Mom left no public record aside from a letter to the editor published in The Tulsa World. Instead, she had a dusty purple plastic bin she labeled “Memorabilia” with a Magic Marker. Inside were a prom program, a love letter from a boyfriend we had never heard of and hundreds of drawings, photos and notes from her grandchildren or us sisters as children. She had the photo albums she had made when we were little. A safe deposit box held her citizenship papers and other legal documents.

Nearly anything from the past 20 years existed only online, locked away behind passwords and firewalls. Notwithstanding the cards she made by gluing New Yorker cartoons onto cardstock, her written communications essentially stopped in the early 2000s, when she got an email account. She was a great texter, pouncing to be the first to respond in any group and embracing emojis with the passion of a preteenager. Her social media posts were politically passionate and at times head-scratchingly random.

I valued these public things, of course, but I also wanted more. We document our lives in two ways, one intended and one not. There are the emails we send, the photos we post and the comments we debate and wordsmith before hitting Return. And then there is the inadvertent record: the enraged first drafts, the unflattering selfies, the record of purchases at Amazon or Netflix, the digital sticky notes we had not meant to keep.

We work hard to curate the public self and rarely think about the shadow self. I knew from my own work, however, that off-the-cuff notes, old receipts, call logs and calendar entries can serve as proxies for feelings. A run of doctor’s appointments, a glut of calls to the same phone number that never picks up, the purchase of five types of acne cream or a self-help book — these are clues. When we are alive and artificial intelligence assembles these clues to hazard an eerily accurate prediction about our interests and future desires, we are horrified. But for a historian looking at the life of someone who has died, the same clues can lead to understanding.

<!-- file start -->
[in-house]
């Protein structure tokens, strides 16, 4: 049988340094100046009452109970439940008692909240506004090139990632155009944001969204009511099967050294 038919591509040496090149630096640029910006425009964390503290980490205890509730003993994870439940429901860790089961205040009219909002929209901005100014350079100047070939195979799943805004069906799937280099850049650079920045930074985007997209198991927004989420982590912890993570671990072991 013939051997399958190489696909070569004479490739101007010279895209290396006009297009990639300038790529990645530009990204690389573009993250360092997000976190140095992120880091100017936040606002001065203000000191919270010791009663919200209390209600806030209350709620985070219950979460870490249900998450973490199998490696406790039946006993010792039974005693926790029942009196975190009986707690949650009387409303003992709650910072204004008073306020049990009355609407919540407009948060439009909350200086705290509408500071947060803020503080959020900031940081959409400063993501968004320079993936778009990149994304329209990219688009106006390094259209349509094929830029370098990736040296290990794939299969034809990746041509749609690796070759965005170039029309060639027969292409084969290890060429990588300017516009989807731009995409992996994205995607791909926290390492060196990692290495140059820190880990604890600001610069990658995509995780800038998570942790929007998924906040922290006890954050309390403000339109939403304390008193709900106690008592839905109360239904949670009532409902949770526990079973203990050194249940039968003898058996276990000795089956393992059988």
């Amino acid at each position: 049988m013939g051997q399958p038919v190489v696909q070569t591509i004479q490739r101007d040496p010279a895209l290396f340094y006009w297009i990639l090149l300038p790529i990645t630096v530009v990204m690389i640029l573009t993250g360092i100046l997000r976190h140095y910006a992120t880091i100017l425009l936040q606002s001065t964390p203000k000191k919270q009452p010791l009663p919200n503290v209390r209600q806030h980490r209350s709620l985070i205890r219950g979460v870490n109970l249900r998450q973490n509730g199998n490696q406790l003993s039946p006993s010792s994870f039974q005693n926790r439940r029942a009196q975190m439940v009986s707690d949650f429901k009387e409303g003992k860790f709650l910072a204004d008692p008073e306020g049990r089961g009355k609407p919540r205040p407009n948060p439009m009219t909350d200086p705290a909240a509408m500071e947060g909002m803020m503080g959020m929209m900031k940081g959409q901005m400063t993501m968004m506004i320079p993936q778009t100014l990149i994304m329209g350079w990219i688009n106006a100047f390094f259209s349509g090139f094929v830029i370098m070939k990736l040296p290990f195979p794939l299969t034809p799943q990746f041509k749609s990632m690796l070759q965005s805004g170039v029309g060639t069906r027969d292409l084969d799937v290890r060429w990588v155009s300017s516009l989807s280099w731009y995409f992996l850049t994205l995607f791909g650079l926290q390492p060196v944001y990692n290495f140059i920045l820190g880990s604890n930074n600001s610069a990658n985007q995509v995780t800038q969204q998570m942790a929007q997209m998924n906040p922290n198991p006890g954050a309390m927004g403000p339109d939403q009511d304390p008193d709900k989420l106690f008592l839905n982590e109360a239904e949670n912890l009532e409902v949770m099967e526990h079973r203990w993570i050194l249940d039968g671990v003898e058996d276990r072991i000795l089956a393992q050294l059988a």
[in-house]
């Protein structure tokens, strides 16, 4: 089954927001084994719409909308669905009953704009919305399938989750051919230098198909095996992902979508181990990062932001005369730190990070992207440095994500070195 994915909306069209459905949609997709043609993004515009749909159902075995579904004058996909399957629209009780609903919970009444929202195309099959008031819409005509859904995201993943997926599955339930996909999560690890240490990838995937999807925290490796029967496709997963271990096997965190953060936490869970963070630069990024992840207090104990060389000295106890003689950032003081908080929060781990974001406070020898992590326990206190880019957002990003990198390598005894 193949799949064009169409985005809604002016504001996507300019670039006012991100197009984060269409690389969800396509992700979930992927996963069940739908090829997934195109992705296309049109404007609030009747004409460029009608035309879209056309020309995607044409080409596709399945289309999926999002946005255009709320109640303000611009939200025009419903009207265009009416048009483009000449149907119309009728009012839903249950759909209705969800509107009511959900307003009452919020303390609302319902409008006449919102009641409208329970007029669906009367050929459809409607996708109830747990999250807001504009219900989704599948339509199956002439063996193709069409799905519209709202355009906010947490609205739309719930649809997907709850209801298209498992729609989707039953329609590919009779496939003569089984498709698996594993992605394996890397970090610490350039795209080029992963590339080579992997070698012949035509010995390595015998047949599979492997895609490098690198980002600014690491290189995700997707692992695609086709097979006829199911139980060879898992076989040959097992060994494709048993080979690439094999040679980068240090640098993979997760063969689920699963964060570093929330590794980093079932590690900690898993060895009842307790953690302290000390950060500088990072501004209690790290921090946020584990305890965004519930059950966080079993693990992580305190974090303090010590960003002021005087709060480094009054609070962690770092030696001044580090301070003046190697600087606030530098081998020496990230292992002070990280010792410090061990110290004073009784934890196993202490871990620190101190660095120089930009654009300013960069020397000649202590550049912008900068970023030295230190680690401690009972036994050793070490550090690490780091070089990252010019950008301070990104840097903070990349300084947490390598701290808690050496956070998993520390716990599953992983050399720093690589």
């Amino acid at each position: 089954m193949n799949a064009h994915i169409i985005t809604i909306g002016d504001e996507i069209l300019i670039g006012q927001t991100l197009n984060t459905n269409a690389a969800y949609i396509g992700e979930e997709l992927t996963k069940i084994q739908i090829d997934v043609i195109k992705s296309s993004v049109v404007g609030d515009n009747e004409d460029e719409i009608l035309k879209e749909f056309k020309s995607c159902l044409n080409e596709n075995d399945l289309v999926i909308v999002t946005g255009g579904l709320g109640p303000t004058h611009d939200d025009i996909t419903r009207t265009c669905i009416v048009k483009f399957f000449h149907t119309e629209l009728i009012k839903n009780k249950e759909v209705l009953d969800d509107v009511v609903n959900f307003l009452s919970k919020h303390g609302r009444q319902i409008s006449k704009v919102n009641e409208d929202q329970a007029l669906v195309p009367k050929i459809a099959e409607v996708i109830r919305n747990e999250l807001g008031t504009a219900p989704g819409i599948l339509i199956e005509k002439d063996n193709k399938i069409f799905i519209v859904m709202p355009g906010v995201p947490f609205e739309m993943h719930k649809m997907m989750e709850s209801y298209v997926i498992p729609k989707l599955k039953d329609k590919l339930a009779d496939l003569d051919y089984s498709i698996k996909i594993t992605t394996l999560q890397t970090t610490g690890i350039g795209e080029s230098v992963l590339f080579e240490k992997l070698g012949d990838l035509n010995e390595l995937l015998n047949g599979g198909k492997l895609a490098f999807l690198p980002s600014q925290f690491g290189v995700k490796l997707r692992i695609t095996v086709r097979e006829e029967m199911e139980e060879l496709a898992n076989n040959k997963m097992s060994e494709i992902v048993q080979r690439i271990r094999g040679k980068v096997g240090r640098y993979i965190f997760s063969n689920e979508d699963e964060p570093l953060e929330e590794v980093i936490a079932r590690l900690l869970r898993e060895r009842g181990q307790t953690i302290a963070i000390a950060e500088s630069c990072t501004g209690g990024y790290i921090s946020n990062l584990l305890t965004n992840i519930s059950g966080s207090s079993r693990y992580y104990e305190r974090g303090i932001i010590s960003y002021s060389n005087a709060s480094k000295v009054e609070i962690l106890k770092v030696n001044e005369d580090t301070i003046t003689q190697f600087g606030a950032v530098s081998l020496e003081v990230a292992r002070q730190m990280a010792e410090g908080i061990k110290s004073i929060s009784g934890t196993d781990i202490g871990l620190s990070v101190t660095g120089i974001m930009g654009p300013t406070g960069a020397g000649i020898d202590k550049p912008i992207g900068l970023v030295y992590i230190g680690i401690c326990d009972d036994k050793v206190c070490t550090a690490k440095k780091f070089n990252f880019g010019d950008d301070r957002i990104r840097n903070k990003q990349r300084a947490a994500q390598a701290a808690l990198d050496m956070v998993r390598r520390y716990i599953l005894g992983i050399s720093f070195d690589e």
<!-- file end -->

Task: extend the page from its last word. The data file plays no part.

As a daughter, my heart broke at the realization that digital records, along with the stories from those of us who loved Mom, were going to be the best way to be with her again, to learn from her again or to laugh again at her stupid jokes. But as a historian, my mind raced. If the only way to preserve her memories was to put together the pieces of her digital life, then we had to hack into her online accounts.

After a frantic hunt, my middle sister found a small pocket calendar in Mom’s desk. The back pages were filled with handwritten login IDs and passwords. I patted myself on the back for having insisted Mom record her passwords, and we sisters rejoiced … for about five minutes. At site after site, login page after login page, every attempt failed.